Thursday, June 13, 2024
Hawai'i Free Press

Current Articles | Archives

Wednesday, February 7, 2024
Blackouts cast doubt on renewable energy mandates
By Grassroot Institute @ 4:10 PM :: 1487 Views :: Energy, Environment

Blackouts cast doubt on renewable energy mandates

by Joe Kent, Grassroot Institute, February 4, 2024

Hawaii’s rolling blackouts on Jan. 8 gave residents a lot of time to wonder whether this could become a regular occurrence on the state’s journey to reach 100% renewable energy by the year 2045.

It appears Hawaii lawmakers might have been a little too ambitious when they decided in 2015 to become the first state in the nation to set that audacious policy goal.

Now, almost 10 years later, with rolling blackouts possibly looming in our future, state lawmakers probably should reconsider their original conversion timetable — if not ask whether the 100% renewable energy goal is feasible at all.

There are many reasons to think that it isn’t — especially in Hawaii.

In fact, Hawaiian Electric blamed reduced solar and wind power as a partial cause of the blackouts, along with several of its fossil-fuel generators being down for maintenance and two others, each over 70 years old, experiencing operating problems.

Making matters worse, HECO couldn’t draw power from the AES coal plant since the state forced that to close in September 2022 — even though it had been in operation for only 30 years, which is young by coal plant standards.

The AES coal plant supplied 180 megawatts of electricity that could have helped prevent or at least mitigate the rolling blackouts.

Basically, HECO simply ran short on Jan. 8 of so-called firm power, which the U.S. Energy Information Administration defines as “power or power-producing capacity intended to be available at all times during the period covered by a guaranteed commitment to deliver, even under adverse conditions.”

Solar and wind turbines are generally not considered to be firm power since sometimes the sun doesn’t shine and the winds don’t blow.

To be fair, Hawaiian Electric had a rolling blackout episode several years before the coal plant was shuttered. But the difference now is that Oahu relies on twice as much renewable energy today as it did in 2015 — 987 megawatts versus 470 megawatts, respectively — meaning Oahu’s electrical grid is becoming more vulnerable to cloudy skies and calm winds.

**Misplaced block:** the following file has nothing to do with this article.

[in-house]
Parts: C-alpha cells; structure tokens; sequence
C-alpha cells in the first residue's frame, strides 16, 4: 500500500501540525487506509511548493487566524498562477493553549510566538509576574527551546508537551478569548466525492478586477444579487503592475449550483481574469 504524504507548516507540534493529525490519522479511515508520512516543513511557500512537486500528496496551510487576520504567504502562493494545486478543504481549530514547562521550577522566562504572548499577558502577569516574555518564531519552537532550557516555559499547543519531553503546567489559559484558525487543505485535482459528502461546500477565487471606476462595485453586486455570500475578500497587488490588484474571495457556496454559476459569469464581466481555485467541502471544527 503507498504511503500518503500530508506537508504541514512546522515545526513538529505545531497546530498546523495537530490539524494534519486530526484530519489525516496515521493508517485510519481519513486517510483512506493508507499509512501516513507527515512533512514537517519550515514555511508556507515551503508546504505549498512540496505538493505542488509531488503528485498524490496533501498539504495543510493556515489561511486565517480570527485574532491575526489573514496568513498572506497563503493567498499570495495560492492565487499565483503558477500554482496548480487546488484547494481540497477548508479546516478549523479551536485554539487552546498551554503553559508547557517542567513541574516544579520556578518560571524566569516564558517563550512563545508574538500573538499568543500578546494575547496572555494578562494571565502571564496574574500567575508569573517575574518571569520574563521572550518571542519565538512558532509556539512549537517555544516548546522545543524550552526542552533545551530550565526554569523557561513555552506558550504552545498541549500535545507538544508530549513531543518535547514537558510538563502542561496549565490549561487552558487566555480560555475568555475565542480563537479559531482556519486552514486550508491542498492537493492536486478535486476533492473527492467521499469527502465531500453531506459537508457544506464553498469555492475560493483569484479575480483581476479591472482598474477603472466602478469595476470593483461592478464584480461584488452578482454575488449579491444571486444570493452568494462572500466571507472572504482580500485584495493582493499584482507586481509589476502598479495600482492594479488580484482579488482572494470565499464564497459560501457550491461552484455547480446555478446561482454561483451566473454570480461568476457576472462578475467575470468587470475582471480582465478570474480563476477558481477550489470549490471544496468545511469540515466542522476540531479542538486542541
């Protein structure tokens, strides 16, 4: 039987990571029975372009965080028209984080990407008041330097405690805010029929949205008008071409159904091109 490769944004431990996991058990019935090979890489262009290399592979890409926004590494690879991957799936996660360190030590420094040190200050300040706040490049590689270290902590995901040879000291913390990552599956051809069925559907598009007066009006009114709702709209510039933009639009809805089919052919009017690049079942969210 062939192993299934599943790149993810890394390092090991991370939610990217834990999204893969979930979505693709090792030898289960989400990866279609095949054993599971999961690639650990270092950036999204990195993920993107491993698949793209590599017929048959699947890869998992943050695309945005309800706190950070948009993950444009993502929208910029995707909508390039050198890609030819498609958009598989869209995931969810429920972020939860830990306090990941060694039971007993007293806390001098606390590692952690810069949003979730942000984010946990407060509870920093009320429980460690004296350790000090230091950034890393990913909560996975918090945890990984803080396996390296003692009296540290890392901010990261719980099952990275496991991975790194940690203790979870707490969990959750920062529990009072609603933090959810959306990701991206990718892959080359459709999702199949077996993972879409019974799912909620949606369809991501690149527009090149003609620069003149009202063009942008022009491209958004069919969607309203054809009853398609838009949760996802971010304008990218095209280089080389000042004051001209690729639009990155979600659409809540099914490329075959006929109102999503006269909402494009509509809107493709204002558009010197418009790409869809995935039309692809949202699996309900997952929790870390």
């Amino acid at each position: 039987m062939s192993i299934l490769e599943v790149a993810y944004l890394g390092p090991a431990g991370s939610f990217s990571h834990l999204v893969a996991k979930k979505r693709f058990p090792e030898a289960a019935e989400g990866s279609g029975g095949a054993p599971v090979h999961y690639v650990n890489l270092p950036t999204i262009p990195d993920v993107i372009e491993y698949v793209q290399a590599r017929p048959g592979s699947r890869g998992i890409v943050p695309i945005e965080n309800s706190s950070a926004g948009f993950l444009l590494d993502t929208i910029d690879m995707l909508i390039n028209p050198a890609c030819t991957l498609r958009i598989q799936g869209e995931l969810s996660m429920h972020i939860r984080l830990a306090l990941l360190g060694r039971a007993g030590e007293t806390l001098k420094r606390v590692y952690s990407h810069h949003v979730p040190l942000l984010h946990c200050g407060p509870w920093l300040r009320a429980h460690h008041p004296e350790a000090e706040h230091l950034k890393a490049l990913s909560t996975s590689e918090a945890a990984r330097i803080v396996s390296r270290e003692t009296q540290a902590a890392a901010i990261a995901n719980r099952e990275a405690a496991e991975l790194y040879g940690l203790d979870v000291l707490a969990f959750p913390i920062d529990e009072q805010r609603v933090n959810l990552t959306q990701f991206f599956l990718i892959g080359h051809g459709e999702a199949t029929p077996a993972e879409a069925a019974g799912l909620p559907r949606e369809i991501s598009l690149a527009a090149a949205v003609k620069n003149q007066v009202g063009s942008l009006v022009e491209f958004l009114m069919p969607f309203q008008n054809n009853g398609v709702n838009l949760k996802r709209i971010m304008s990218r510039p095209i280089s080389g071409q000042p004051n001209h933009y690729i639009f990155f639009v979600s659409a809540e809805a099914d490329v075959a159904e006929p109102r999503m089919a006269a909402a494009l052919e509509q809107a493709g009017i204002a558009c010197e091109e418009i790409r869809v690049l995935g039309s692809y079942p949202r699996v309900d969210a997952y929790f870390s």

That, in turn, means that as the state ramps up its share of renewable sources, residents might be checking the weather to see whether they might be eating dinner by candlelight.

A supposed solution to this problem is to use renewable biofuels, such as those derived from agricultural products. But they aren’t cheap. In fact, they are 70% to 130% more expensive than fossil fuels, which would translate into higher energy costs for Hawaii consumers who already are paying triple for their power compared to consumers on the mainland.

Large batteries won’t help much either, since they also rely increasingly on finicky renewable sources that might fail under “adverse conditions” — which is what happened on Jan. 8.

All of which is to say, our lawmakers need to get serious about whether their quest to achieve 100% renewable energy by 2045 is in the best interest of Hawaii.

At the very least, they should be asking whether the end date should be pushed off sometime further into the future, perhaps after other states have dealt with the more novel issues involved in reaching the 100% goal.

Or maybe they could just abandon Hawaii’s energy mandates altogether, which might be the best way to allow flexibility and choice while keeping our electric bills low and home and office lights on.

(Commentary originally published in the Hawaii Filipino Chronicle on Feb. 4, 2024.)


TEXT "follow HawaiiFreePress" to 40404

Register to Vote


Aloha Pregnancy Care Center


Antonio Gramsci Reading List

A Place for Women in Waipio

Ballotpedia Hawaii

Broken Trust

Build More Hawaiian Homes Working Group

Christian Homeschoolers of Hawaii

Cliff Slater's Second Opinion

DVids Hawaii


Fix Oahu!

Frontline: The Fixers

Genetic Literacy Project

Grassroot Institute

Hawaii Aquarium Fish Report

Hawaii Aviation Preservation Society

Hawaii Catholic TV

Hawaii Christian Coalition

Hawaii Cigar Association

Hawaii ConCon Info

Hawaii Debt Clock

Hawaii Defense Foundation

Hawaii Family Forum

Hawaii Farmers and Ranchers United

Hawaii Farmer's Daughter

Hawaii Federation of Republican Women

Hawaii History Blog

Hawaii Jihadi Trial

Hawaii Legal News

Hawaii Legal Short-Term Rental Alliance

Hawaii Matters

Hawaii Military History

Hawaii's Partnership for Appropriate & Compassionate Care

Hawaii Public Charter School Network

Hawaii Rifle Association

Hawaii Shippers Council

Hawaii Together


Hiram Fong Papers

Homeschool Legal Defense Hawaii

Honolulu Navy League

Honolulu Traffic

House Minority Blog

Imua TMT

Inouye-Kwock, NYT 1992

Inside the Nature Conservancy

Inverse Condemnation

July 4 in Hawaii

Land and Power in Hawaii

Lessons in Firearm Education

Lingle Years

Managed Care Matters -- Hawaii

Missile Defense Advocacy

MIS Veterans Hawaii

NAMI Hawaii

National Parents Org Hawaii

NFIB Hawaii News

NRA-ILA Hawaii


OHA Lies

Opt Out Today

Patients Rights Council Hawaii

Practical Policy Institute of Hawaii

Pritchett Cartoons

Pro-GMO Hawaii

Rental by Owner Awareness Assn

Research Institute for Hawaii USA

Rick Hamada Show

RJ Rummel

School Choice in Hawaii

Talking Tax

Tax Foundation of Hawaii

The Real Hanabusa

Time Out Honolulu

Trustee Akina KWO Columns

West Maui Taxpayers Association

What Natalie Thinks

Whole Life Hawaii